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Although I think it's very smart to ask for comments on showreels and other sound design projects, I don't think this is what SSD is meant for. I get the feeling people are using it as a means of getting attention for their work, instead of accelerating debate on sound design topics. We can of course learn from each others work. However I think talking about end products is much less interesting than discussing design issues.

How do other participants/contributors of SSD think about this?

UPDATE:

I've been thinking about my question and the responses it has received. Although I agree with most of you I still feel the same about my concern. But I guess I wasn't very clear as to why it is a concern to me and could be to others.

I believe that this forum is very interesting because we can talk about issues in the design process. This is valuable information comparable to talking with colleagues on the work floor. But most of us don't have colleagues around, work on their own, with a deadline ahead. In other words there is no easy way to get an answer quickly to common issues. And exactly this is what SSD is very good at.

Providing feedback to an online demo reel is still a good way to talk about sound. But those demo reels tend to disappear after a year or so. This doesn't mean it's not useful to post demo reels etc. But as an online resource SSD has the ability to become a go-to source with instant advice for an emerging work field with newcomers on a daily basis. They are welcome to share demo reels, but I'm personally more interested in a their thoughts and those of other more experienced designers.

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I don't think it's necessarily out of form. If someone is posting here in hopes of gaining attention or exposure within the sound community, they're wasting their time. If, however, they're looking for honest and constructive criticism, they've got a good chance of finding it.

To be honest, I tend to ignore reel posts. I just don't have the time to sit down, view/audition and formulate a critique. I do know that there are other people who have the time to respond and do. Even if it's just students/young professionals talking amongst themselves, discussion is an important element in professional growth. Not everyone comes here seeking to expand the discussion within the sound industry. Many come simply to learn. Let them have the opportunity to discuss the lower level topics, and one day they'll be contributing to the higher level ones.

  • Hi Shaun, I agree that it's good practice to discuss demo's and each others work. I respond to demo reels because I think that is important. But I saw a rise in questions about demo reels and simply wanted to adress this. Furthermore, it's a forum/community for questions and I hoped to fire up a discussion about what could be a better way to ask questions about a demoreel (by the maker itself). Thanks for your response! – Arnoud Traa Feb 20 '13 at 10:34
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I think peer critiques are great, especially for folks just starting out in sound design. There's a neat little subreddit called r/RateMyAudio that is meant just for this and it could definitely use a larger active community.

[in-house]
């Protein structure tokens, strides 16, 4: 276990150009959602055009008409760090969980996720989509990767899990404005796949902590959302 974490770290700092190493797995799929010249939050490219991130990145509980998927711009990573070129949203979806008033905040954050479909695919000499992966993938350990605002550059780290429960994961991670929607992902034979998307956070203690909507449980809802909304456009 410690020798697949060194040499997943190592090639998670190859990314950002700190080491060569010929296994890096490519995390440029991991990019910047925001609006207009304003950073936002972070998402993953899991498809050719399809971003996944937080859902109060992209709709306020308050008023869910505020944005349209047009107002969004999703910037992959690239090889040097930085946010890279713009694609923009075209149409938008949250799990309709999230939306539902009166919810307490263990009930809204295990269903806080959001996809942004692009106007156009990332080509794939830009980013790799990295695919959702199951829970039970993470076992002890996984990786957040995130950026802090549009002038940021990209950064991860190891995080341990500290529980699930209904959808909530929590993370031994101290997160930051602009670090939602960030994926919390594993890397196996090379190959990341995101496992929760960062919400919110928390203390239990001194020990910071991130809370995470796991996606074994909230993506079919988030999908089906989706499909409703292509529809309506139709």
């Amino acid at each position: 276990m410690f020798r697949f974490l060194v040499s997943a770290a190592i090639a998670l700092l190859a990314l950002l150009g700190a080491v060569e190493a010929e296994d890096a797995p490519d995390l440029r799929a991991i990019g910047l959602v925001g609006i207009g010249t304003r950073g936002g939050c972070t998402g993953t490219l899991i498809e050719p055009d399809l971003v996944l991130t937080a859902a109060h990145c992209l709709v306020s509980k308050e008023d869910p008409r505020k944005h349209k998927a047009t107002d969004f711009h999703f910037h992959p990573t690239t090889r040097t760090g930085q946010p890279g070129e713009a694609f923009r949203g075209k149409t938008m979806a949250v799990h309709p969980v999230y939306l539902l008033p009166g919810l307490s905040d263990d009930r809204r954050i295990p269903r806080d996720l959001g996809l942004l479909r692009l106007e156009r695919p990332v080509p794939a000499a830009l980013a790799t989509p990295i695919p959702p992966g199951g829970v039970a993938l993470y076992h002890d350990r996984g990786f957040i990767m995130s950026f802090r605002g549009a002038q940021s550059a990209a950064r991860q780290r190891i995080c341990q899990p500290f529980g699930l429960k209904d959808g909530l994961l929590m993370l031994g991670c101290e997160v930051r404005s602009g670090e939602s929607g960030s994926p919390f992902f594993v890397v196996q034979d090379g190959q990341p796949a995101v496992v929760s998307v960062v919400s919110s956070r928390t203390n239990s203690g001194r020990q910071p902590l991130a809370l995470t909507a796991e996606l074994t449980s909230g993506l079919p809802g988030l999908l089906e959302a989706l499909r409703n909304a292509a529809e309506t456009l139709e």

• Hi, never knew about that subreddit, interesting! Thanks! – Arnoud Traa Feb 20 '13 at 10:35
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alt text http://s7.postimage.org/3o45ulnuz/Screen_shot_2013_02_19_at_15_44_40.png

  • Ofcourse feedback can be given, and I do so myself. It was more a matter of adressing the rise in demo reel posts over time. – Arnoud Traa Feb 20 '13 at 10:38
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Although I do agree with most of what Shaun has said, there could/can be a quantity issue here. If every other post is asking for critique or beginner questions it would become very tiresome very quickly. Do we really want to descend into the constant "how do I make this sound" posts on some other forums? I personally have lost interest in other places for this very reason. In addition, I am mindfull that there are learning environments available to students where they can and do get feedback from their tutors.

  • good points, but it hasn't been a big issue here thus far. the community here has also been very diligent about self-policing (this thread might be an example). hopefully we can continue that. – Shaun Farley Feb 19 '13 at 21:39
  • Agreed. IMO this is largely down to the efforts of the regular posters. Keep up the good work. – Bit Depth Feb 19 '13 at 22:29
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Well as being someone who just posted my sound design project, I agree it can feel a bit like a self promotion. However, I believe that if the sound design project in mind can bring up interesting and helpful discussion to more members than the person who posted it, then it definitely fit's into Social Sound Design!

I see how this site could turn into hundreds of post looking for critique, but I guess that's what tags are for? Maybe they should make subforums like GS :P

Good question Arnoud!

  • Thanks! A subforum would be something to discuss with andrew spitz, and in my opinion a bit too much of a prescription for newcomers. I do however hope that posting demo reels is not going to become the general purpose of an otherwise interesting and viable source of information and discussion. – Arnoud Traa Feb 20 '13 at 10:37

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